A number of ex-RNoAF F-5s was transferred to Portugal, Greece, and Turkey.

The RNoAF F-5s were replaced with another “light fighter”: the General Dynamics F-16 Fighting Falcon

The International Fighter Aircraft (IFA) Program

By 1970 the United States was looking for a replacement for the export minded F-5A to keep pace with the advanced Soviet fighter development. The goal was to find a capable air-to-air fighter that could compete against the MIG-21 “Fishbed” series, which were being fielded in huge quantities to Warsaw Pact nations and other Soviet friendly countries.

Northrop threw its hat into the ring again and developed a new version of the F-5A, the F-5A-21.

The defence contract was given to Northrop and the new fighter was named F-5E “Tiger II” and over 950 Tiger II were delivered to a wide variety of countries around the world.

More than 4.100 F-5s and the closely related T-38 advanced trainer aircraft were produced. Different versions of the F-5 was used by 37 countries all over the world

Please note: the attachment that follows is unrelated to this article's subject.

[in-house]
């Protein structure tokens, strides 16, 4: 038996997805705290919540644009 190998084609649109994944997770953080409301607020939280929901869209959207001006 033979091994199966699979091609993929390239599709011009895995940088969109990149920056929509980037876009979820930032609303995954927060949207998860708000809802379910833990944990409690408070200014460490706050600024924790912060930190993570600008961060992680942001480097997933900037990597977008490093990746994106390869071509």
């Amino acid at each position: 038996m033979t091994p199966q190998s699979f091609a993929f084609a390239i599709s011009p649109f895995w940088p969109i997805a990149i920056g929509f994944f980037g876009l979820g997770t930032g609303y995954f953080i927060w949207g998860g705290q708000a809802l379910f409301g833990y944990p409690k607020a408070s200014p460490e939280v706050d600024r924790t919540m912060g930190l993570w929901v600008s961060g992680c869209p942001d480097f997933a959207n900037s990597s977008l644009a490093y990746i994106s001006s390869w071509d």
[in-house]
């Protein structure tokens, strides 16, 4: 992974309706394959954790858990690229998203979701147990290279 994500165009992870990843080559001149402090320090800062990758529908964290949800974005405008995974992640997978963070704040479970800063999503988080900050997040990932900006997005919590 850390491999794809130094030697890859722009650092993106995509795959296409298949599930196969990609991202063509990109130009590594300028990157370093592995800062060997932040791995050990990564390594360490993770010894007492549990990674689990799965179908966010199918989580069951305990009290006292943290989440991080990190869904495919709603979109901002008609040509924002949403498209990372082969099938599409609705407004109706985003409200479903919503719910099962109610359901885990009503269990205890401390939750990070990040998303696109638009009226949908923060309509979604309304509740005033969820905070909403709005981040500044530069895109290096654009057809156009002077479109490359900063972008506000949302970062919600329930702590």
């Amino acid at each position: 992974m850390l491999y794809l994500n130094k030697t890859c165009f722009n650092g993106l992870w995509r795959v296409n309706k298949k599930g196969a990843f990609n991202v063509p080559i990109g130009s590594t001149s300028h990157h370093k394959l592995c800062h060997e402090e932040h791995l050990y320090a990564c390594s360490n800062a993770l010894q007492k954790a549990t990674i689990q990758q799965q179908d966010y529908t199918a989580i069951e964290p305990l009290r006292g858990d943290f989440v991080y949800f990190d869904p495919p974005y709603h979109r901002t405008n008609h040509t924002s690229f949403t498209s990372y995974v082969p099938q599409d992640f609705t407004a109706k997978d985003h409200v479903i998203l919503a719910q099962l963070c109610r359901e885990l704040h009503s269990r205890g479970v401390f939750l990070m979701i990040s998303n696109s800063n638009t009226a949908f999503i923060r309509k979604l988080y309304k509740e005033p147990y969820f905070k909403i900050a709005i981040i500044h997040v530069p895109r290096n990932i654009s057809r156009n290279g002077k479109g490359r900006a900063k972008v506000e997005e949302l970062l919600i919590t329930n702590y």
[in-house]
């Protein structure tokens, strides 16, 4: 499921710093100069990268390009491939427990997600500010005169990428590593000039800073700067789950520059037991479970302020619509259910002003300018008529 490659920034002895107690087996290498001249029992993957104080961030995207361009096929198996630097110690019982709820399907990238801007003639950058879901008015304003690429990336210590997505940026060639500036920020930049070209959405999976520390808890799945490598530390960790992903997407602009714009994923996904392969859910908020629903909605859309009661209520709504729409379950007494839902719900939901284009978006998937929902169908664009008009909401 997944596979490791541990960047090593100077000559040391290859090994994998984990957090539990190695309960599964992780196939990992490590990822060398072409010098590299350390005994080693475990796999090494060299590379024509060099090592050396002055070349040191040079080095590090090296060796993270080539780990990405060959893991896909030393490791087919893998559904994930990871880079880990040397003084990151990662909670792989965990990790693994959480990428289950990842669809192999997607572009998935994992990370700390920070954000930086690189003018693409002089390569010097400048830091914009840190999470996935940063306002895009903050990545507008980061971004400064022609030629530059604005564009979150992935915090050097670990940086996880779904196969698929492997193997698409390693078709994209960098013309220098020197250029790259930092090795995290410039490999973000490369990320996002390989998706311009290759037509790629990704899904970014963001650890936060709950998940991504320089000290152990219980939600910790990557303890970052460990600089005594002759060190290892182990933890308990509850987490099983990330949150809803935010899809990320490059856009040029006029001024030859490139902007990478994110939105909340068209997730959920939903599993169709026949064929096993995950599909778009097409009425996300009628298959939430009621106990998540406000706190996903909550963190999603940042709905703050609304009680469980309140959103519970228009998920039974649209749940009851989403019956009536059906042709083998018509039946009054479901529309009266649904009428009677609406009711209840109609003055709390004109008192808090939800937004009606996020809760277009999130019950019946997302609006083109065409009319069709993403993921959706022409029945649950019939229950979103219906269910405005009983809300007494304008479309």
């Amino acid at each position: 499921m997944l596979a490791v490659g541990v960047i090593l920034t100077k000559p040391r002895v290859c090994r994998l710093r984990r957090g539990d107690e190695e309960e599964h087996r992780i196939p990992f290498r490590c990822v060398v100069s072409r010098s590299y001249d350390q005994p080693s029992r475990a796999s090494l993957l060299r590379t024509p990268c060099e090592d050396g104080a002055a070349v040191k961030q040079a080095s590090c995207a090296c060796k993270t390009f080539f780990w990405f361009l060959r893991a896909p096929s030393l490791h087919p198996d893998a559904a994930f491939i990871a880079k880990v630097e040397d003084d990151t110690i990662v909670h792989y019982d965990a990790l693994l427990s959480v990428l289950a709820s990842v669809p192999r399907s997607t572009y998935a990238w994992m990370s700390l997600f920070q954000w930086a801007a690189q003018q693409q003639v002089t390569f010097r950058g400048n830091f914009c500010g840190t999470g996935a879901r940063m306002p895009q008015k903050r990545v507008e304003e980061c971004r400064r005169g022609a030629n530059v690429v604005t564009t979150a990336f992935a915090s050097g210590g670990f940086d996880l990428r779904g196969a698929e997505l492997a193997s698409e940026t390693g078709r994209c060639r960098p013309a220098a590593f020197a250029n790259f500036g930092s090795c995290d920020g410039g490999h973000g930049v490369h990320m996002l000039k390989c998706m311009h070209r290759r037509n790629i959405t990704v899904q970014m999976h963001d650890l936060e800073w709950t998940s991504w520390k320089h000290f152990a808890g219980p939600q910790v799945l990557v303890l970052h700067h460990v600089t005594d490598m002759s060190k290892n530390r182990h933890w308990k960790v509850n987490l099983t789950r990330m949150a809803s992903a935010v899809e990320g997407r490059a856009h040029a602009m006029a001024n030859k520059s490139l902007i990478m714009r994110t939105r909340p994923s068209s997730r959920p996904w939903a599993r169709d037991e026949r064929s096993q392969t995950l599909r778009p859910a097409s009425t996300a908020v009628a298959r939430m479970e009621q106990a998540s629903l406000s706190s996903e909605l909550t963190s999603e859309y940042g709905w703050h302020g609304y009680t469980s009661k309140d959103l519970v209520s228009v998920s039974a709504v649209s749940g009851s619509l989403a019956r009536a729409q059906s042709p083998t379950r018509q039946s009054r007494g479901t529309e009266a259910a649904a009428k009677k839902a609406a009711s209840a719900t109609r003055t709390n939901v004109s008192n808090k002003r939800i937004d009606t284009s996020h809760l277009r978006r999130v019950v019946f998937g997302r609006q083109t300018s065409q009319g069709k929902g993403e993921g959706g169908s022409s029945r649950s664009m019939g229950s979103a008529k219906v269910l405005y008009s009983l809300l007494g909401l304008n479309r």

Despite its 1962 introduction, the F-5 series still maintain operational status worldwide.

Building the F-5 Freedom Fighters

The Kinetic F-5 kit is probably the best

F-5 kit on the market and very easy to build,

Besides the F-5A, you can choose to build the F-5A/CF and the F-5A/NF.

It also has an extensive decal sheet covering 16 different aircrafts (Greek, Canadian, Dutch, Norwegian, South Vietnamese, and U.S. Air Force)

To make the Norwegian plane as true to life as possible I choose to use the Norwegian Vingtor decals which are extremely good, when building the Norwegian a/c.